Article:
February 1562. He was in 1569 strongly opposed to the contemplated marriage of Mary Queen of Scots and the Duke of Norfolk, and readily promised support to the great rebellion of that year. In May 1569 he was in London. As the year wore on he gave in his adherence to the scheme for proclaiming Mary queen of England; but when the critical moment arrived he did not act with vigour, but as a 'crazed man, leaving his tenants to the leadership of Leonard Dacres' (Froude, vii. 469, ix. 412, 446, 449, 511). According to Dugdale, he even assisted Lord Scrope in fortifying Carlisle against the rebels (i. 345). He died shortly after 8 Jan. 1569-70, at Brougham Castle, and was buried at Skipton (ib.), where his skeleton was seen by Whitaker in March 1803. It is described as being that 'of a very tall and slender man.' 'Something of the face might still be distinguished, and a long prominent nose was very conspicuous' (pp. 430-1).
The second Earl of Cumberland is described by his daughter as having 'a good library,' being 'studious in all manner of learning, and much given to alchemy.' His first wife was Eleanor Brandon, mentioned above (d. November 1547); his second Anne (d. July 1581), daughter of William, third lord Dacre of Gillesland. By his first wife he had a daughter, Margaret (b. 1540), who on 7 Feb. 1555 married Henry Stanley, afterwards fourth Earl of Derby. This Margaret in 1557 was looked upon as the legal heir to the English crown by many Englishmen (Cal. of State Papers, Venetian, ed.Rawdon Brown, p.1707). By his second wife he had two sons, George [q. v.] and Francis, respectively third and fourth earls of Cumberland, and a daughter, Frances (1556-1592), who married Philip, lord Wharton. Dugdale mentions two other daughters, Eleanor and Mary, by his second wife, and two other sons, Henry and Charles, by his first, all of whom died young Whitaker, 343, &c.; Dugdale, i. 345).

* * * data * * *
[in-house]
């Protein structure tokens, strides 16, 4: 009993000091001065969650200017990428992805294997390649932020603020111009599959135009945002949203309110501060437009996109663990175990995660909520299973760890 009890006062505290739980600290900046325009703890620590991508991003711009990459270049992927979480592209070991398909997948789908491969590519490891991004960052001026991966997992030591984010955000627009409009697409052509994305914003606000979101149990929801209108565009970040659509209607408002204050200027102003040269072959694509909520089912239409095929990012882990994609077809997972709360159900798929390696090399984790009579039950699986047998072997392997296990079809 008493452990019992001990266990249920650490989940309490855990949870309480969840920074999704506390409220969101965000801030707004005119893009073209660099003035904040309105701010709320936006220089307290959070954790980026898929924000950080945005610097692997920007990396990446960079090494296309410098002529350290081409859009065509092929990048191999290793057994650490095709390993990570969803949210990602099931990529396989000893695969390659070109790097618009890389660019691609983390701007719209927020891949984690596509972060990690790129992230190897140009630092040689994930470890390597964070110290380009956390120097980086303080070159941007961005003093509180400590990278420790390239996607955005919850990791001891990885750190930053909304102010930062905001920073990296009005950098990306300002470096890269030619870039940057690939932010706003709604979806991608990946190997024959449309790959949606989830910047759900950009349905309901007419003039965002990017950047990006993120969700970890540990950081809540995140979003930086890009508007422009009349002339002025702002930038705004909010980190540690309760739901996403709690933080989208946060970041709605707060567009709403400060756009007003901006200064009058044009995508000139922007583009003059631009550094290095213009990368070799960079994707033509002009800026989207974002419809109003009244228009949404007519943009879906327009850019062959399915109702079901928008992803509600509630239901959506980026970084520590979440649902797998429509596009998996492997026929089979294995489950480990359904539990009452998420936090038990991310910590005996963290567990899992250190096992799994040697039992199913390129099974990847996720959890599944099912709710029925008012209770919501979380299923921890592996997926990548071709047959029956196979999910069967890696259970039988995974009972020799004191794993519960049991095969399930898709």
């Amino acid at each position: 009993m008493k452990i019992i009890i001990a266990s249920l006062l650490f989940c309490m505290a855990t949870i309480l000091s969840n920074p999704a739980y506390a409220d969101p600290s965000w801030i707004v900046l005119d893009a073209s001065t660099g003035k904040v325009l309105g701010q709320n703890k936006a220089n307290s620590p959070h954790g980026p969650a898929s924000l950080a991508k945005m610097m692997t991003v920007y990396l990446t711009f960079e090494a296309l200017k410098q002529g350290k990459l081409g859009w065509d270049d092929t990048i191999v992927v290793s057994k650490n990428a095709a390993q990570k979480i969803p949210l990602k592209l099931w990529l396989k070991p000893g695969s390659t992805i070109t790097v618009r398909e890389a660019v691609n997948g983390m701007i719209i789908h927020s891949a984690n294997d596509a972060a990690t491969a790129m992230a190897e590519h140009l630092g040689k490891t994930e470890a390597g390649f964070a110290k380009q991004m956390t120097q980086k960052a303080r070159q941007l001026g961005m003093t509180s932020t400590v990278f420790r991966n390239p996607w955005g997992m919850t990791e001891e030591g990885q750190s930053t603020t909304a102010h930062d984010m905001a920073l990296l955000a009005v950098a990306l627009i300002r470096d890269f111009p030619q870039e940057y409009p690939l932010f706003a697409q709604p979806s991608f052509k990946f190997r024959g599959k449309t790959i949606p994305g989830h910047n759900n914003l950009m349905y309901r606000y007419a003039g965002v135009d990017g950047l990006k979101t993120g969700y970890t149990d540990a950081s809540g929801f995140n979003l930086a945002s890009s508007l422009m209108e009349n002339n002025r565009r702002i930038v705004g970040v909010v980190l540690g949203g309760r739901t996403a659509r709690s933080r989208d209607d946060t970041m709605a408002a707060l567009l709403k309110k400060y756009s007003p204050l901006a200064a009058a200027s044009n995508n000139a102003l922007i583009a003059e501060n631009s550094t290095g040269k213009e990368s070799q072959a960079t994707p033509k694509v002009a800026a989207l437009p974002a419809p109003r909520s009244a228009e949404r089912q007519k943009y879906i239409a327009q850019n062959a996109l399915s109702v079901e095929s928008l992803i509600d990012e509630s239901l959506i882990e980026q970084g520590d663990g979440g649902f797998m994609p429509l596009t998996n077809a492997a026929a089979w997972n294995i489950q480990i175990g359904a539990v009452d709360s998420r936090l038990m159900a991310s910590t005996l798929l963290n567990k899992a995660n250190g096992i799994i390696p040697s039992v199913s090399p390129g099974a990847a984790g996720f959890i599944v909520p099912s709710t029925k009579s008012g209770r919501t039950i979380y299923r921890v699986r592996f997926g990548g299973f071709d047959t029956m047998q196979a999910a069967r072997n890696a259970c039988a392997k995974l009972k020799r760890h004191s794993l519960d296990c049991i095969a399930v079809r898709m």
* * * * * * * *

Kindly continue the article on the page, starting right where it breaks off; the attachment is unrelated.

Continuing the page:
[For general authorities see Henry de Clifford (1493-1542); Froude, ed. 1863. For his various offices see Doyle's Official Baronage, i. 491-2.]
CLIFFORD, HENRY, fifth Earl of Cumberland (1591–1643), nephew of George Clifford, third earl [q. v.], and only son of Francis, fourth earl, by Grisold, daughter of Thomas Hughes of Uxbridge, and widow of Edward Nevill, lord Bergavenny, was born on 28 Feb. 1591 at Londesborough (Dugdale, i. 345). He matriculated at Christ Church, Oxford, on 30 Jan. 1606, and took the degree of B.A. on 16 Feb. 1608 (Bliss). He was created knight of the Bath on 3 June 1610, and on 25 July in the same year married Lady Frances Cecil, daughter of Robert, earl of Salisbury (Court and Times of James I, i. 125, 131, 138). In the following year Clifford's sister Margaret married Sir Thomas Wentworth, and though she died in 1622, the friendship of Clifford and Wentworth which thus originated proved lasting. When Wentworth refused to pay the forced loan of 1627, Clifford used all his influence to persuade him to submission ('Strafford Papers, i. 36-8). He took part in the quarrel with Savile, who was fined 100l. in 1630 for a libel against him (Rushworth, ii. App. 21). Wentworth's influence arranged the match between Clifford's only daughter, Elizabeth, and Richard Boyle, earl of Dungarvan, which took place on 5 July 1634 (Lismore Papers, iii. 220; Strafford Papers, i. 112-262). It was also owing to Wentworth's representation of the great and pressing necessities of the Clifford family that the king consented to repay in 1637 a quarter of the debt to them which his father had contracted twenty years earlier (Carte, Ormonde, v. 227). Clifford was appointed a member of the council of the north on 10 July 1619, was summoned to the House of Lords as Baron Clifford on 17 Feb. 1628, and from 14 March 1636 to 31 Aug. 1639 was joint lord-lieutenant of the counties of Northumberland, Cumberland, and Westmoreland. Charged, at the approach of the Scotch war, with the duty of raising troops in his lieutenancy, he wrote to the king assuring him that 'the same loyal blood of my ancestors runs still in my veins which they were never sparing of when their sovereigns commanded them to fight for them' (Strafford Papers, ii. 214). But though his zeal was great his military knowledge was little, and Strafford, when recommending the king to make him governor of Carlisle on account of his local influence and loyalty, could only say that, 'provided he be furnished with an able lieutenant-governor and set into a right posture at first, he would after govern himself, I believe, dexterously enough' (ib. ii. 208, 234). In April 1639, having obtained a commission as lieutenant-general from the Earl of Essex, he occupied Carlisle with some local levies, and was reinforced by five hundred of Strafford's Irish army and an experienced commander, Sir Francis Willoughby, to act as his counsellor (ib. ii. 317). Three months later the command of Carlisle was taken from him and given to Lord William Howard, but he was nevertheless active for the king's cause in the second Scotch war (ib. ii. 365; Hardwick Papers, ii. 152). The popular party seems to have had some hope of gaming his support, for he was